Syndicate content

Archive - Mar 8, 2010

Date

Two Dopamine Receptors Are Key to Ritalin Activity

Research reported by scientists from the University of California-San Francisco (UCSF) has shown that, in a rat model, Ritalin (methylphenidate) boosts both the ability to focus on tasks and the speed of learning by increasing the activity of the neurotransmitter dopamine through mechanisms involving two distinct dopamine receptors in the amygdala region of the brain. "We found that a dopamine receptor, known as the D2 receptor, controls the ability to stay focused on a task--the well-known benefit of Ritalin," said Dr. Patricia Janak, co-senior author of the paper. "But we also discovered that another dopamine receptor, D1, underlies learning efficiency." "Since we now know that Ritalin improves behavior through two specific types of neurotransmitter receptors, the finding could help in the development of better targeted drugs, with fewer side effects, to increase focus and learning," said Dr. Antonello Bonci, the other co-senior author of the article. The research assessed the ability of rats to learn that they could get a sugar water reward when they received a signal--a flash of light and a sound. The scientists compared the behavior of animals receiving Ritalin with those that did not receive it, and found those receiving Ritalin learned much better. However, they also found that if they blocked the dopamine D1 receptors with drugs, Ritalin was unable to enhance learning. And if they blocked D2 receptors, Ritalin failed to improve focus. The experiments established the distinct role of each of the dopamine receptors in enabling Ritalin to enhance cognitive performance.

Vaccine Protects Monkeys Against Chicamanguya Virus

Chicamanguya virus (CHIKV) is an insect-borne infectious agent that can cause severe disease in humans and against which there is presently no vaccine. This alphavirus has infected millions of people in Africa, Europe, and Asia since it reemerged in Kenya in 2004. The severity of the disease and the epidemic spread of the virus present a serious public health threat in the absence of vaccines or antiviral therapies. Although seldom fatal, infection with the virus causes highly painful arthritis-like symptoms that can linger for months or even years. CHIKV is capable of adapting to spread through a mosquito species common in much of North America. The virus has been the focus of intense scientific interest ever since a 2006 outbreak on the island of La Reunion in the Indian Ocean infected approximately 266,000 people, killing 260 of them. The name “chicamanguya” comes from an East African tribal word describing the contorted postures of the virus’s pain-wracked victims. Now, scientists at the National Institute of Allergy and Infectious Diseases (NIAID) and collaborators have reported development of a virus-like particle (VLP) vaccine that protects rhesus macaques against infection by CHIKV. "This vaccine did an excellent job of protecting the macaques from chikungunya," said Dr. Stephen Higgs, one of the paper's authors.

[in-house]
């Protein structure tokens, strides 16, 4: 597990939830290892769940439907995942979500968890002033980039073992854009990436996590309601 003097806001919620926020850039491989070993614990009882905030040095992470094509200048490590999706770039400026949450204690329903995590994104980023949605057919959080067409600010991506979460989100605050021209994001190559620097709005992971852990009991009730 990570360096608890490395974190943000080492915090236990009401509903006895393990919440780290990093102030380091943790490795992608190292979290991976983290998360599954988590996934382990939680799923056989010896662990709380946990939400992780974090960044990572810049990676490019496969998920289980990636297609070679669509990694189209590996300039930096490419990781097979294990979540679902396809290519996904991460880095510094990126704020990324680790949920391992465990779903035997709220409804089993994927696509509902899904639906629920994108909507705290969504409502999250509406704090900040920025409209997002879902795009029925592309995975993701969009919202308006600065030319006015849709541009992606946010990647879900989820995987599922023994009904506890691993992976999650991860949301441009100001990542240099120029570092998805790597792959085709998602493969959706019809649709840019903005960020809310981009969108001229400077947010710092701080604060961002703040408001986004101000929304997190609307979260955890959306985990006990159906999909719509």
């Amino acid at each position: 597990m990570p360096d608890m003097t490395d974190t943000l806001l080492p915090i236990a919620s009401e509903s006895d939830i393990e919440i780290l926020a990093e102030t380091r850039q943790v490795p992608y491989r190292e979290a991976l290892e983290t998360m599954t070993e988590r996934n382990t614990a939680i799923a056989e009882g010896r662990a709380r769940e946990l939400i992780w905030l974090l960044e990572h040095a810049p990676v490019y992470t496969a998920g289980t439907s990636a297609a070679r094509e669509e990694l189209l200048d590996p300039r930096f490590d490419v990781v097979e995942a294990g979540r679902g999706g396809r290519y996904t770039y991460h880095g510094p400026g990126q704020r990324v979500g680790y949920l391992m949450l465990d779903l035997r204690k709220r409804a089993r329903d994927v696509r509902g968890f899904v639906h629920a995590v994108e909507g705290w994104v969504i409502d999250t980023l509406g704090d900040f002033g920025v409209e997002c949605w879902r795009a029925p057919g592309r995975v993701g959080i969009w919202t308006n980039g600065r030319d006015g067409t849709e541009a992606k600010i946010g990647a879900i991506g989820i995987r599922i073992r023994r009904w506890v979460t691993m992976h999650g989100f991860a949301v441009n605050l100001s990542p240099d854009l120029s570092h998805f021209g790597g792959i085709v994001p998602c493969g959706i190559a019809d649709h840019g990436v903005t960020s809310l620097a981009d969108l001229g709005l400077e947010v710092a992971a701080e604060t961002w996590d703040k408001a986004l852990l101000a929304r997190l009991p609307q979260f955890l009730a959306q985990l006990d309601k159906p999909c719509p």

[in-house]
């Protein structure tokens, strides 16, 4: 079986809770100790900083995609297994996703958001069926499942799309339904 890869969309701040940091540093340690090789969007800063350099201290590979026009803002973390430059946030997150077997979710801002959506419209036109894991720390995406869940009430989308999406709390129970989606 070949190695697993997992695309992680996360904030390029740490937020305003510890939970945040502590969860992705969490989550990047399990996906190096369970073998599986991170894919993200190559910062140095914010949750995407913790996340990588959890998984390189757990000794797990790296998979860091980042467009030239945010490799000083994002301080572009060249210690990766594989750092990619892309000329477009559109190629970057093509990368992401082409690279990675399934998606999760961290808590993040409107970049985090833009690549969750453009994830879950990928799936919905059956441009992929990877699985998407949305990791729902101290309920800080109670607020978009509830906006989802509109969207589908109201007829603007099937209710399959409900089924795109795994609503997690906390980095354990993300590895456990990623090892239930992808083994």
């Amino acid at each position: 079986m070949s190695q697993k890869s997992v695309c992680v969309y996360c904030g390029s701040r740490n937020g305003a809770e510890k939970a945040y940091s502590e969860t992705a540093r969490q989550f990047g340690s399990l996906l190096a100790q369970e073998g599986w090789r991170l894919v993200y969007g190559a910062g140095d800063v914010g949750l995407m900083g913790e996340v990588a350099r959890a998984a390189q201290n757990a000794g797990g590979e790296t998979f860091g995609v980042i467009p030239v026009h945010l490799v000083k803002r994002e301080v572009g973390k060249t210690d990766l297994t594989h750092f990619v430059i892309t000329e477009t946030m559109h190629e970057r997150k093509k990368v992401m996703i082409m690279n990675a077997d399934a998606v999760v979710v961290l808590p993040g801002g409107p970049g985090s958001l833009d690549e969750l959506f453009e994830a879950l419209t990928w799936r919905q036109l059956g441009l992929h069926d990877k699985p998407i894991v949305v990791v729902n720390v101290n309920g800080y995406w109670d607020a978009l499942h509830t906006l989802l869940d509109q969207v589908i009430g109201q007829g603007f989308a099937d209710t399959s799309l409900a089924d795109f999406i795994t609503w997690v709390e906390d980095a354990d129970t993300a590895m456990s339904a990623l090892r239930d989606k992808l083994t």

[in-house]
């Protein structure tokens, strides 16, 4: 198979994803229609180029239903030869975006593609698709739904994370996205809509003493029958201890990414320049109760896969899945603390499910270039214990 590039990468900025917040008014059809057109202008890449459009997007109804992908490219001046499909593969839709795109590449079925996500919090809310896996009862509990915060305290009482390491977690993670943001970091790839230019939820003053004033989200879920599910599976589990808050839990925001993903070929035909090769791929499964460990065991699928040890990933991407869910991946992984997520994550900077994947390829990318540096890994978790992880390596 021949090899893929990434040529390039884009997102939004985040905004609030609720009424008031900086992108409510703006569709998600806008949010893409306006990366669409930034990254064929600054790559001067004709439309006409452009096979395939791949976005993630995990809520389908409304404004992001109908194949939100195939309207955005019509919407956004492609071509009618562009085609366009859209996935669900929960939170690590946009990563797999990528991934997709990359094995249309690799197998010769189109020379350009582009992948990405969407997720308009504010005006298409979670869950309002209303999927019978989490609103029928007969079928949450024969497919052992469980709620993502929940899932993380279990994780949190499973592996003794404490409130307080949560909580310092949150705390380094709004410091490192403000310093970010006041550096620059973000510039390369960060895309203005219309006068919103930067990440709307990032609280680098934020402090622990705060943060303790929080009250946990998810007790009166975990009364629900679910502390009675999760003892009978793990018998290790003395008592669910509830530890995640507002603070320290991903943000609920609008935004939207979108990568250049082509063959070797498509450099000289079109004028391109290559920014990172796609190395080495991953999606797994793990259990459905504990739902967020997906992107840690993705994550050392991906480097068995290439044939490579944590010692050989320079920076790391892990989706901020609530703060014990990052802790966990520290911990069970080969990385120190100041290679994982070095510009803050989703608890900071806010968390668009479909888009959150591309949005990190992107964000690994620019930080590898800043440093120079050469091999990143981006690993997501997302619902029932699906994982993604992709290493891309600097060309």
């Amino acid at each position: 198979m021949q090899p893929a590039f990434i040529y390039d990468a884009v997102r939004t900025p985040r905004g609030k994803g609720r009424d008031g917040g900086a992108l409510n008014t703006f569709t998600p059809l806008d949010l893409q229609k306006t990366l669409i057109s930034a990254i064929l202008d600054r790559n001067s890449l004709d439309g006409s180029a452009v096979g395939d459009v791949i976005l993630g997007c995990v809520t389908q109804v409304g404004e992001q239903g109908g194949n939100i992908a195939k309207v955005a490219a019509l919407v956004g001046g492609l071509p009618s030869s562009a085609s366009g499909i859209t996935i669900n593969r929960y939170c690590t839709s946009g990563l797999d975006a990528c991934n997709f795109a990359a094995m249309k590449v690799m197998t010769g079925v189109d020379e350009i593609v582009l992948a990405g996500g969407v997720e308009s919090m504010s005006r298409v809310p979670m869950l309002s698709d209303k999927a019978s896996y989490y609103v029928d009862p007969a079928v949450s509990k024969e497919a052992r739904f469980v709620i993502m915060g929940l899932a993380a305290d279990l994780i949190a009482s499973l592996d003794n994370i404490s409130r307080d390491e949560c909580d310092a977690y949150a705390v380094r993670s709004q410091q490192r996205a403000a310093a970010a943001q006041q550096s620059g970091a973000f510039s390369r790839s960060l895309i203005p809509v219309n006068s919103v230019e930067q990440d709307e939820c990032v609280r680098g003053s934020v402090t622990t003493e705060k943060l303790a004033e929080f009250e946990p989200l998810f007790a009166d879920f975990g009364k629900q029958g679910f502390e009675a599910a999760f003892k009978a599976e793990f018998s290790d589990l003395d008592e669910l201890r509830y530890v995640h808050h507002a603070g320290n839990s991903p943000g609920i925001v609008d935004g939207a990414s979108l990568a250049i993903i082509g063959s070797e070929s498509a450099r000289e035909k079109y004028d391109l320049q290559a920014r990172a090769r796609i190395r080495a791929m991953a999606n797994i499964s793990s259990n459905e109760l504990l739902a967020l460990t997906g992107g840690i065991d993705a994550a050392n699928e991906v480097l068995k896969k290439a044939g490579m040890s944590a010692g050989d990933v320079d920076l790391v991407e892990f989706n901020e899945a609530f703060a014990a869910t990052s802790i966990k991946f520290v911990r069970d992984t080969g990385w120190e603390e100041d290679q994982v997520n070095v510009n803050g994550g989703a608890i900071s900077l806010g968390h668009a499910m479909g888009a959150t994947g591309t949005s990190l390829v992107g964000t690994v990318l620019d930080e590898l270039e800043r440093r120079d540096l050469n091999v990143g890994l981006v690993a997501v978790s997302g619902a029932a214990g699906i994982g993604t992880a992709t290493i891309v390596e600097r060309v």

MicroRNA Binds Protein to Help Prevent Leukemia Progression

In an international study, researchers have discovered that loss of a particular microRNA (miR-328) appears to be a key factor in causing the progression of the more treatable chronic phase of chronic myelogenous leukemia (CML) to its life-threatening phase known as the “blast crisis” stage. The study indicates that CML progresses when immature white blood cells lose miR-328, trapping the cells in their rapidly growing, immature state. The cells soon fill the bone marrow and spill into the bloodstream, a tell-tale sign that the disease has advanced to the blast crisis stage. "These findings indicate that the loss of miR-328 is probably essential for progression from the chronic phase of the disease to the blast crisis stage," said principal investigator and senior author Dr. Danilo Perrotti of Ohio State University. "Our findings also suggest that maintaining the level of this microRNA might represent a new therapeutic strategy for CML blast crisis patients who do not benefit from targeted agents such as imatinib (Gleevec) and dasatinib (Sprycel)," Dr. Perrotti continued. The study also revealed a new function for microRNAs. Researchers have known for some time that microRNAs help regulate the kinds of proteins that cells produce by base-pairing with mRNA targets. But this study shows, reportedly for the first time, that microRNAs can also attach directly to proteins and alter their function. In this case, miR-328 binds to a protein (hnRNP E2) that normally prevents immature blood cells from maturing. "We believe that it [miR-328] normally acts as a decoy molecule, tying up the protein [hnRNP E2] and enabling the white blood cells to mature as they should," Dr. Perrotti said "These findings may help unravel novel pathways responsible for the initiation and progression of leukemia generally," Dr. Perrotti asserted.